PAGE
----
“I try to keep an open mind about things,” says Mosley. “When people suggest things that I find a bit crazy, I’ll check it out and talk to a group of scientists and sometimes there’s a kernel of truth.”

It draws the line at certain things. He tells me that he – or rather his wife – carried out a torture experiment after no cardiologist promised he wouldn’t drop dead. “That one bit the dust.” Fans asked him to investigate other “completely crazy” things, like time travel, and living off air and sunlight, like plants.

Now he’s obsessed with aging well and will talk to the public about some of his latest research in the area of ​​epigenetic testing – tests that reveal your biological age and how that can be manipulated by things like blood product infusions, or eight-week programs involving all the things we’ve talked about before, like fasting and stress management through breathing exercises.

Chris Skelton/FAIRFAX NZ

Watch Jordan decorate his spicy Christmas cake with candied oranges, cranberries and pistachios. (First published in 2016)

He’s driven by an interest in metabolic health, the markers of our health, rather than weight alone, like blood pressure and blood sugar, and he seems spurred on by how quickly science is changing.

“In 2012, I would have told you intermittent fasting was nonsense, it was for hippies, and there was no real evidence,” he says. “Probably the most important thing I’ve learned in the last decade or more is that there’s so much interesting science going on, like gut microbiome bacteria.

“Ten years ago we knew next to nothing, now it’s prebiotics, probiotics and now postbiotics are the new kid on the block. How incredibly important the microbiome is – those were things we didn’t know anything about.

“It’s what gets me out of bed in the morning, the fact that this stuff is constantly moving, getting better, changing, moderating. I love it.”

Back to Christmas. And besides, the New Year, when those wishes to lose weight and be healthier begin to take shape in people’s minds. Mosley’s Christmas strategy is to alternate and substitute. Pile more vegetables than candies on plates and follow each glass of alcohol with a glass of water.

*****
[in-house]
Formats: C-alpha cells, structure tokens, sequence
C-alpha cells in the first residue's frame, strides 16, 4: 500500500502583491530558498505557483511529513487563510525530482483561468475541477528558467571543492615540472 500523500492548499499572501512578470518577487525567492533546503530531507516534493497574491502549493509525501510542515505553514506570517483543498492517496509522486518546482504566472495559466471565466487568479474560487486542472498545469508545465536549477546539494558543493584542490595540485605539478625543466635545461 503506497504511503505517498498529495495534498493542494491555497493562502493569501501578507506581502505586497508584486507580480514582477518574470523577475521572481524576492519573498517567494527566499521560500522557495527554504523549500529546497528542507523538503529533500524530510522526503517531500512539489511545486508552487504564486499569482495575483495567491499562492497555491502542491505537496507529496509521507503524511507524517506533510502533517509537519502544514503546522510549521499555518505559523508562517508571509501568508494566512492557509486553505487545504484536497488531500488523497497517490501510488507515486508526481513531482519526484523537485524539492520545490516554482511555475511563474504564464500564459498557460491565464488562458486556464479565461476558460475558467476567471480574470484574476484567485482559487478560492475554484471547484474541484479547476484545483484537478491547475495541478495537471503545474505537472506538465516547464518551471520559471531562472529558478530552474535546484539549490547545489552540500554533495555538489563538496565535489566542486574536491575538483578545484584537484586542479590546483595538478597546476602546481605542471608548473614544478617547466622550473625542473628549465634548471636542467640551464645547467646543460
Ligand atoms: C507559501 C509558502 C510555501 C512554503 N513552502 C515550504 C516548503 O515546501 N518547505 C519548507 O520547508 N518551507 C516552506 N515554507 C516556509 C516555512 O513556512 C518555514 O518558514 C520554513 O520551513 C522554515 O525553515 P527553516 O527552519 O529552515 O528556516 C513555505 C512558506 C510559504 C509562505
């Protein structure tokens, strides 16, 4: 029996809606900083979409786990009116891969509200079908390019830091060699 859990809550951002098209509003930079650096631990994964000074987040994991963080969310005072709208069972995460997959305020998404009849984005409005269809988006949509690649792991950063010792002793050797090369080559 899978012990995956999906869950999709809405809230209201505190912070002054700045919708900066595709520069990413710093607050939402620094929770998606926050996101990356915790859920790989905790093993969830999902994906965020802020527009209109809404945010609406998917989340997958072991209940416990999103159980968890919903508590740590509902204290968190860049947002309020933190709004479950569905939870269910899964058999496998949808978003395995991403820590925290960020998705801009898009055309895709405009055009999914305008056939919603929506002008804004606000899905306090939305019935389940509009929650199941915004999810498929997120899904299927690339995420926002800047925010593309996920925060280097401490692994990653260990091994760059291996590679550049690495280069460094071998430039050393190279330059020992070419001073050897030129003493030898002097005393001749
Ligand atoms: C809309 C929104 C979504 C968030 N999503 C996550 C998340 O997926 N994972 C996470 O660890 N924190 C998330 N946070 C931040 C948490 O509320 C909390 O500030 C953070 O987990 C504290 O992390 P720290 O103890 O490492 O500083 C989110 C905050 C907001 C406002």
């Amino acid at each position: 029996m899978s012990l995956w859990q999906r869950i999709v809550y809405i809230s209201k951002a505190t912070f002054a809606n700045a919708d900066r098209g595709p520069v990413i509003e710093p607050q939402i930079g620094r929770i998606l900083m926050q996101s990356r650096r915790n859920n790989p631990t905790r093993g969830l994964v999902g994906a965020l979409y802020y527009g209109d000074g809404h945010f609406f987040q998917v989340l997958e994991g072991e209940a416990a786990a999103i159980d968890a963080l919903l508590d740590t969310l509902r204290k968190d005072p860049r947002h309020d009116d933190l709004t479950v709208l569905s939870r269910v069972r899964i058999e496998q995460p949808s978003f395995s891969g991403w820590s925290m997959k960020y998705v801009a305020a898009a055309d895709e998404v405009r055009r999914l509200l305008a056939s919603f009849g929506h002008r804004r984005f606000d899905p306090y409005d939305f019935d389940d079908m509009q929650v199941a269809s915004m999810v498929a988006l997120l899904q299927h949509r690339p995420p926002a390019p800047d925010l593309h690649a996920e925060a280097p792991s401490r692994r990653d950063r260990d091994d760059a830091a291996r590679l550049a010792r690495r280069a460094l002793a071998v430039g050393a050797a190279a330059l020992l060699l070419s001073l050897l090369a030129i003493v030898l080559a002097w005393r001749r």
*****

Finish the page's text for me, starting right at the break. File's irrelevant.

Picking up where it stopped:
“If you feel like a sweet snack, a handful of nuts will do it instead, or switch to dark chocolate.”

Don’t want to face the scale? Mosley gauges how things go if his wife tells him he snores or if his belt gets tight. He also suggests taking a piece of string and measuring your length, then seeing if your bowel fits within that length. See how long you can balance on one leg. Practice.

And for next year? “To be realistic. [Your goals] should be achievable, “I’ll do it, then”, and tell your friends about it. You must have a plan. You’re more likely to be successful if you’re doing it with someone else, and you need to know why you’re doing it. Later, while transcribing my notes, I realize that I misunderstood “measurable targets” for “miserables”.

Still, “If you usually tell yourself, ‘I’m going to lose some weight,’ you probably won’t.”

It’s all in the name of a quality life, says Mosley.

“I think we are going to live a very long time. Most of us can expect to live to be 84 or older. Most people start showing signs of chronic disease around the age of 60 to 65, people typically live 20 to 40 years of poor health and that sounds like bad business to me,” he says.

“I don’t want to live forever, but I would like to live to my 80s in good shape and then get hit by a bus.”

Michael Mosley’s next speaking tour, A Life Changing Experience, will take place at the Wellington Opera House on March 14, 2023 and at the Civic Theater in Auckland on March 15, 2023. Tickets are available from Ticketmaster. More information available from side events.